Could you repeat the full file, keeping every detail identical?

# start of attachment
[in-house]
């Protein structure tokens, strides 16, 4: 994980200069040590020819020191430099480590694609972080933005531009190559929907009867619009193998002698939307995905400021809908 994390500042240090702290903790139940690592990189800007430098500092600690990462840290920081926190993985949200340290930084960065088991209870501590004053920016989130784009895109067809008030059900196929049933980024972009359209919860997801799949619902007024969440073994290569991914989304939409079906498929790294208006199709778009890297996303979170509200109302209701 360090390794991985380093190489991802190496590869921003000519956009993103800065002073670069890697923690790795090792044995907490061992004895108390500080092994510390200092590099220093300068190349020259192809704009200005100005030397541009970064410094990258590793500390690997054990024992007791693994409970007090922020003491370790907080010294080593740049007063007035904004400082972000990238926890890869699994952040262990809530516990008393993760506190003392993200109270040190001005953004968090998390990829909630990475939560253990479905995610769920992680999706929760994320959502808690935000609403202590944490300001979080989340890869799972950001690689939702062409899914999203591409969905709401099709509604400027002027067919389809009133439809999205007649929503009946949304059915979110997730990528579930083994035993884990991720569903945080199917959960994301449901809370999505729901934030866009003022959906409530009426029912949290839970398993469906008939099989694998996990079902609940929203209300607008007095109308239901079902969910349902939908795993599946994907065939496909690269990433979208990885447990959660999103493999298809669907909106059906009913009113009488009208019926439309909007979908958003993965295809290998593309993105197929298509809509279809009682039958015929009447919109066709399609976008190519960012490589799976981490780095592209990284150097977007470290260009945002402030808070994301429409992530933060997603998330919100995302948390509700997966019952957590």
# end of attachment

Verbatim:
[in-house]
């Protein structure tokens, strides 16, 4: 994980200069040590020819020191430099480590694609972080933005531009190559929907009867619009193998002698939307995905400021809908 994390500042240090702290903790139940690592990189800007430098500092600690990462840290920081926190993985949200340290930084960065088991209870501590004053920016989130784009895109067809008030059900196929049933980024972009359209919860997801799949619902007024969440073994290569991914989304939409079906498929790294208006199709778009890297996303979170509200109302209701 360090390794991985380093190489991802190496590869921003000519956009993103800065002073670069890697923690790795090792044995907490061992004895108390500080092994510390200092590099220093300068190349020259192809704009200005100005030397541009970064410094990258590793500390690997054990024992007791693994409970007090922020003491370790907080010294080593740049007063007035904004400082972000990238926890890869699994952040262990809530516990008393993760506190003392993200109270040190001005953004968090998390990829909630990475939560253990479905995610769920992680999706929760994320959502808690935000609403202590944490300001979080989340890869799972950001690689939702062409899914999203591409969905709401099709509604400027002027067919389809009133439809999205007649929503009946949304059915979110997730990528579930083994035993884990991720569903945080199917959960994301449901809370999505729901934030866009003022959906409530009426029912949290839970398993469906008939099989694998996990079902609940929203209300607008007095109308239901079902969910349902939908795993599946994907065939496909690269990433979208990885447990959660999103493999298809669907909106059906009913009113009488009208019926439309909007979908958003993965295809290998593309993105197929298509809509279809009682039958015929009447919109066709399609976008190519960012490589799976981490780095592209990284150097977007470290260009945002402030808070994301429409992530933060997603998330919100995302948390509700997966019952957590």